Fear And Discrimination In Lhasa

Following text comes from www.tibetcustom.com and concerns how life in Lhasa, Tibet can be. The article was published:  Sunday, February 13 2011 @ 12:27 pm GMT

High Peaks Pure Earth has noticed several status updates and anecdotes by Tibetans on social networking sites recently that give an insight into everyday life for people in Lhasa.

Previous posts on High Peaks Pure Earth that deal with the issue of discrimination against Tibetans include examples of Tibetans not being allowed to stay in hotels in Beijing or needing to be reported in public hostelries and baths.

A status update written in November 2010 on the popular Chinese language social networking site RenRen.com by a young Tibetan illustrates the everyday treatment of locals in Lhasa:

 

60% of taxi drivers in Lhasa are people from Henan Province. [I know this because] I have asked many taxi drivers this question. Just now we, three young Tibetans, first waved at the taxi driver to indicate our intention to take the taxi, but it happened that another Han Chinese “comrade” waved at the same time, and the taxi driver chose the Han Chinese over us right on the spot. I originally wanted to take pictures of the license plate and make a complaint against him. But I thought this would have no effect, so I let him leave. I resign myself to this reality.

More recently, Tibetan netizens have been updating their statuses with practical information to stay safe in Lhasa. As readers will be aware of, there is less than a month to go until Losar (Tibetan New Year) and also March 10, it is usually always a tense period. In February 2009, The Times reported that “police have scoured Lhasa for possible troublemakers in a new Strike Hard campaign and detained 81 people, including two found to have “reactionary” songs – probably praising the Dalai Lama – on their mobile phones.”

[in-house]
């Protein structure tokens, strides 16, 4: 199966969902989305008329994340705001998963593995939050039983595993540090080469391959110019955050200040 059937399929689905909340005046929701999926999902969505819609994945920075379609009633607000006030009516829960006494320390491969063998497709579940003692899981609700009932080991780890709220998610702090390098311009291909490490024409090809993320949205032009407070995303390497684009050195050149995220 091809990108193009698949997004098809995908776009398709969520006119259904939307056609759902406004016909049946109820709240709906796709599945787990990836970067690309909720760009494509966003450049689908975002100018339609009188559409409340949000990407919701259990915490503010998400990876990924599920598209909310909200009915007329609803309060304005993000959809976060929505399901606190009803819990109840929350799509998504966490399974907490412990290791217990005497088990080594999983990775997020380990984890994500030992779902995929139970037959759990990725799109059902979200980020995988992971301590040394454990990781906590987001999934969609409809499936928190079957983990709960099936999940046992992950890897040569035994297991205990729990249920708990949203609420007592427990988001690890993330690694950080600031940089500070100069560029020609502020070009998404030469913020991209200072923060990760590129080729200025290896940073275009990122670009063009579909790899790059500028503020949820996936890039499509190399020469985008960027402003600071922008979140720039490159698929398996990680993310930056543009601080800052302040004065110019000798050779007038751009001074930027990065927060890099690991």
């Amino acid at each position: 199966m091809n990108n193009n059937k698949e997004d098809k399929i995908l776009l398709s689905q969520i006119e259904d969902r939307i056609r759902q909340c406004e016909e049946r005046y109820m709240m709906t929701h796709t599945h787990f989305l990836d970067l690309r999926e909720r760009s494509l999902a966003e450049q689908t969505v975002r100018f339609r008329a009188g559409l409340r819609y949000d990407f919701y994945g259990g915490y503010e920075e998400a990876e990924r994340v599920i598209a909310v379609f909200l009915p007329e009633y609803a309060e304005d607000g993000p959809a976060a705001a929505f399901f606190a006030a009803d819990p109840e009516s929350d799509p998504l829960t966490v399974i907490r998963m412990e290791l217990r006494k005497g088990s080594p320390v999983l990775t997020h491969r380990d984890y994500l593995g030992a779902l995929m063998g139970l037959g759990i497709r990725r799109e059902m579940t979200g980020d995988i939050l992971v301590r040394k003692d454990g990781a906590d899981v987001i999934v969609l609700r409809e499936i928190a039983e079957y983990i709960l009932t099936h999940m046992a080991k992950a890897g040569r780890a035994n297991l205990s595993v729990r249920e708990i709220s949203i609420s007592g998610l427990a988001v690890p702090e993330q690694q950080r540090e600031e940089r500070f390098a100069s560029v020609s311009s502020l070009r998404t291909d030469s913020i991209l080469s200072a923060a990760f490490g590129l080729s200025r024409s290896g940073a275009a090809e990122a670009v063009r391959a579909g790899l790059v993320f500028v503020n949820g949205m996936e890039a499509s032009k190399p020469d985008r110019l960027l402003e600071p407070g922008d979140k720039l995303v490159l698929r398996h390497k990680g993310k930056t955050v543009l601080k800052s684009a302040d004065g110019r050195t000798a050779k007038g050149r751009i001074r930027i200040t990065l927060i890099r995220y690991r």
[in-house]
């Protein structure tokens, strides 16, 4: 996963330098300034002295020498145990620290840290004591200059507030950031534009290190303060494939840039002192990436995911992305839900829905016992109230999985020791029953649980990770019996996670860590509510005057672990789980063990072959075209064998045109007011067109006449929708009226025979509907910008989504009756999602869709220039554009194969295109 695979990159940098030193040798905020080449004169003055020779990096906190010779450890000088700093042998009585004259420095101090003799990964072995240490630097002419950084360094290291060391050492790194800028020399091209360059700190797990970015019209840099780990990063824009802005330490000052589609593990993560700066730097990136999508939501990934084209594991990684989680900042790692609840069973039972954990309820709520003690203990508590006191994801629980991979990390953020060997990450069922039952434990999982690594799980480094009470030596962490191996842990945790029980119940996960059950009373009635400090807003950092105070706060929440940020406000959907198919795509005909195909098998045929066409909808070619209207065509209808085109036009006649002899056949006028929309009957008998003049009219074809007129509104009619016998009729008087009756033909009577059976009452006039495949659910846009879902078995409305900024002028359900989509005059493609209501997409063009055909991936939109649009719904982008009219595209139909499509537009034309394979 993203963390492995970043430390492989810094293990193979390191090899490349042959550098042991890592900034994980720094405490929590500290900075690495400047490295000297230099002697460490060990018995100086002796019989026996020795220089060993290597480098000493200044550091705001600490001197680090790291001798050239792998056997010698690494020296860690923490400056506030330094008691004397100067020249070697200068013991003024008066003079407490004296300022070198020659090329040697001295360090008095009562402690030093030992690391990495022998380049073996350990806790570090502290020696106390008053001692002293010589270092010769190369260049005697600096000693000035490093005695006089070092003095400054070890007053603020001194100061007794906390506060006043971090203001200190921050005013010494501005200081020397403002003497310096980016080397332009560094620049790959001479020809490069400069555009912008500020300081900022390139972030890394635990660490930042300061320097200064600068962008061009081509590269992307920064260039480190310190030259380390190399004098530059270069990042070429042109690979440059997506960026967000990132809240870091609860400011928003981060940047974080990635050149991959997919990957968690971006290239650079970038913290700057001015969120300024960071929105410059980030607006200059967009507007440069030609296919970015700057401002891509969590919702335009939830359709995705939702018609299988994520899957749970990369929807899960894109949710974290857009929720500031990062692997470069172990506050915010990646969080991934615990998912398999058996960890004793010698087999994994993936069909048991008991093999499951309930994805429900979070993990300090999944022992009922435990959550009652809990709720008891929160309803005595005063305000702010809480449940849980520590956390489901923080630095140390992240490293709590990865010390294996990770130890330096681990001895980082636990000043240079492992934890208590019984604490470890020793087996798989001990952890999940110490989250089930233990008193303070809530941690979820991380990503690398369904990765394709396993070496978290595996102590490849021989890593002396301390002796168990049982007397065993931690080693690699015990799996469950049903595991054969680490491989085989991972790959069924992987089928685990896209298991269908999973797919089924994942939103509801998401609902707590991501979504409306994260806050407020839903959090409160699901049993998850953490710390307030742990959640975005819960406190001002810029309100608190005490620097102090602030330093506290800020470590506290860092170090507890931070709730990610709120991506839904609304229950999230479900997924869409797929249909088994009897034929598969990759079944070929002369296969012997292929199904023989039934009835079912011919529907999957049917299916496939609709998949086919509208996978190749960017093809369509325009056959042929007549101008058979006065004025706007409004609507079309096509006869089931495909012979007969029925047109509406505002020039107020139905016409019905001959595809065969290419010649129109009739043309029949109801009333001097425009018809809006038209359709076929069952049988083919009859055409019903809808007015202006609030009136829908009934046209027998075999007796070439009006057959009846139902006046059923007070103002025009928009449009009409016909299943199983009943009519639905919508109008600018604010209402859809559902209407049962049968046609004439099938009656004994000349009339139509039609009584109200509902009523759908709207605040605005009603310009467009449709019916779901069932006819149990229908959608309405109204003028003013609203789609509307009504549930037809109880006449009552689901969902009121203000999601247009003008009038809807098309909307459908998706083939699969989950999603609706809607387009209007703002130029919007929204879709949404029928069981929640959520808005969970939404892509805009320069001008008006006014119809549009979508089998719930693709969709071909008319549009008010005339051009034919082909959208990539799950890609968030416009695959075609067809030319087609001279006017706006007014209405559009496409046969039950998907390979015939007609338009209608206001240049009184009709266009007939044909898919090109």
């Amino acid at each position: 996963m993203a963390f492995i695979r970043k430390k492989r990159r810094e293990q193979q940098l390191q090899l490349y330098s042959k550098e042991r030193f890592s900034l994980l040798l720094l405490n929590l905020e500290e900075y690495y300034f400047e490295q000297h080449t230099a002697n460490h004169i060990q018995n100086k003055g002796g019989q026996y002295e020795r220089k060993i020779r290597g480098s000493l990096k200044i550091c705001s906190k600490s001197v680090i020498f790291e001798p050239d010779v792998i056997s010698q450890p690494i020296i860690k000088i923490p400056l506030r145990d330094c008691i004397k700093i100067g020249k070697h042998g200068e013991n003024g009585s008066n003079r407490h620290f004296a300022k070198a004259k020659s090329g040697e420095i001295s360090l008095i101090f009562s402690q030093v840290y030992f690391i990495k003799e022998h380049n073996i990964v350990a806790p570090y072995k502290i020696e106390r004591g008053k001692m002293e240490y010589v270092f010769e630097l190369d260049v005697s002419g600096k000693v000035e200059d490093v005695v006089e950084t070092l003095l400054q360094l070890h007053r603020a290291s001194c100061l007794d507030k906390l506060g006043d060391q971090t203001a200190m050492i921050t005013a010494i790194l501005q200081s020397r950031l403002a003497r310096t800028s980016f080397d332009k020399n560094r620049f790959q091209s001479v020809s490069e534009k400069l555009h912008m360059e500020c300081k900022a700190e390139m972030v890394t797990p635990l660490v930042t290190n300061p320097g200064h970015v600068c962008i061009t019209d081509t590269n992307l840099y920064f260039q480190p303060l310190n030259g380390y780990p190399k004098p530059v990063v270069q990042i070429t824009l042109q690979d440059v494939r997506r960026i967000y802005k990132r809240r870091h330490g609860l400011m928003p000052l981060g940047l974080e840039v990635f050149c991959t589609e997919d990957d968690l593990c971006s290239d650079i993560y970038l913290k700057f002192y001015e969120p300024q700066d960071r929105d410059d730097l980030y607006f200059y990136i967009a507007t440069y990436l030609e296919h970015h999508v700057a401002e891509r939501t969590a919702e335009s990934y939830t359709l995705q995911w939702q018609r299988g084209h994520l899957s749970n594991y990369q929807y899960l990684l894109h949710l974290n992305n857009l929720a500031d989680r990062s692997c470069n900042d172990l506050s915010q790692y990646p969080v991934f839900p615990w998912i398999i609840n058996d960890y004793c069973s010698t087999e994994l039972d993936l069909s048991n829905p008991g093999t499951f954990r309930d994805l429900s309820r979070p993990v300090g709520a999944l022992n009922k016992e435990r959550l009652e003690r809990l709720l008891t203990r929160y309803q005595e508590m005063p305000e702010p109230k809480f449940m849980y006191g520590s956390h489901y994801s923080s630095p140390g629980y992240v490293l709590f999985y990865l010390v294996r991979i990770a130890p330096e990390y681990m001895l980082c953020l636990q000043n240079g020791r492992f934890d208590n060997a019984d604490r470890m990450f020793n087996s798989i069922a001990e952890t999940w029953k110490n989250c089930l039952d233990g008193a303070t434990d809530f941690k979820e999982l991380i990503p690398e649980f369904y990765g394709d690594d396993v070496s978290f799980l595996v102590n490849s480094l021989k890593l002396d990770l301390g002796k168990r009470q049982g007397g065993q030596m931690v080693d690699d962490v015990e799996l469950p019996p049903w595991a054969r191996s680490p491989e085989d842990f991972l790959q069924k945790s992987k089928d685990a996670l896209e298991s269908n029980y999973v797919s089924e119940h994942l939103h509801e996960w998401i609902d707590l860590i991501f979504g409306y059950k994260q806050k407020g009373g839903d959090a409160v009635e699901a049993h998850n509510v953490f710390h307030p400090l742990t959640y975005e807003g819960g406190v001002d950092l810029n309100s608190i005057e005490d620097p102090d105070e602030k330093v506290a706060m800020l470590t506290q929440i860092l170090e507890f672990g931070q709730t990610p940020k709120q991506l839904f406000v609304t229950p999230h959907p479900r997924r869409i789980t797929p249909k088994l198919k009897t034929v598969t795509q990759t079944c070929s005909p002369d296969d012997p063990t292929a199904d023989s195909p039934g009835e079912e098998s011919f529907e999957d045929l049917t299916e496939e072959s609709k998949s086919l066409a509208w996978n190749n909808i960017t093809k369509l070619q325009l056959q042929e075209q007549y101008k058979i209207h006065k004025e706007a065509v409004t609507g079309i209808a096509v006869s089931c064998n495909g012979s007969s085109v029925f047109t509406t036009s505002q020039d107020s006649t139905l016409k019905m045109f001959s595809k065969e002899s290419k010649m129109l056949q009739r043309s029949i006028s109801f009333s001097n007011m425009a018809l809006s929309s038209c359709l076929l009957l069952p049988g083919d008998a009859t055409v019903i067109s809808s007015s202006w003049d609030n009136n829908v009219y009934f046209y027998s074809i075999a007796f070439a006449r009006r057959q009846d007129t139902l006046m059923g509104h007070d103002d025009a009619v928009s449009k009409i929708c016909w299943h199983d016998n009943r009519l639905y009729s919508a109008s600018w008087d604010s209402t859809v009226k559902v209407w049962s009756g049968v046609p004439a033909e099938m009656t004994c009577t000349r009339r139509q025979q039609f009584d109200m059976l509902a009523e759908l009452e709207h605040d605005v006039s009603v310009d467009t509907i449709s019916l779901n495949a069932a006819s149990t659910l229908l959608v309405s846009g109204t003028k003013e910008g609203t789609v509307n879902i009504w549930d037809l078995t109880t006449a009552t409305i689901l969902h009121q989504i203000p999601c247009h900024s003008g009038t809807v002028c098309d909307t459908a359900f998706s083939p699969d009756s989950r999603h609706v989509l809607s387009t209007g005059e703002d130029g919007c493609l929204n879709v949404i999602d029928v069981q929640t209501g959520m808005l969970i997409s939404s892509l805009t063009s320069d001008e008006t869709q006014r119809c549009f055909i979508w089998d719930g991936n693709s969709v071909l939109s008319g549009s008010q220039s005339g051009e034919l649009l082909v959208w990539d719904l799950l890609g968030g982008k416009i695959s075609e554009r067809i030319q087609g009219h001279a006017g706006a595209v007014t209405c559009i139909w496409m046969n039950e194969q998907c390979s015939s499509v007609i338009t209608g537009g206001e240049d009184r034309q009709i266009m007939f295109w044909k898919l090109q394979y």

For more background on what constitutes a “reactionary song”, please read this informative article by Woeser. These status updates below offer advice to Tibetans and cites the Amdo singer Sherten as being particularly sensitive. Sherten became hugely popular amongst Tibetans last year with his song “The Sound of Unity”.

 

Posted on February 10, 2011

When you walk down a certain street in Lhasa, if somebody runs up to you asking whether you have a mobile phone, you should answer resolutely “no, I don’t.”

– Has it started again?

It never stopped. Now it seems that they have started to check the Tibetans songs in one’s mobile phone…

 

Posted on February 9, 2011

Friends who came down from Lhasa said that there were public security officers everywhere checking the pictures and songs in one’s mobile phone. It seems that they are checking those of us who come from the nomadic areas and people from outside. They did not give any explanations, but directly demanded one’s mobile phone and checked it. They also warned people not to save songs by such singers as Sherten and others.
Please note that we have removed all names from the screenshots and not mentioned them in the translations either.

Source: High Peaks Pure Earth

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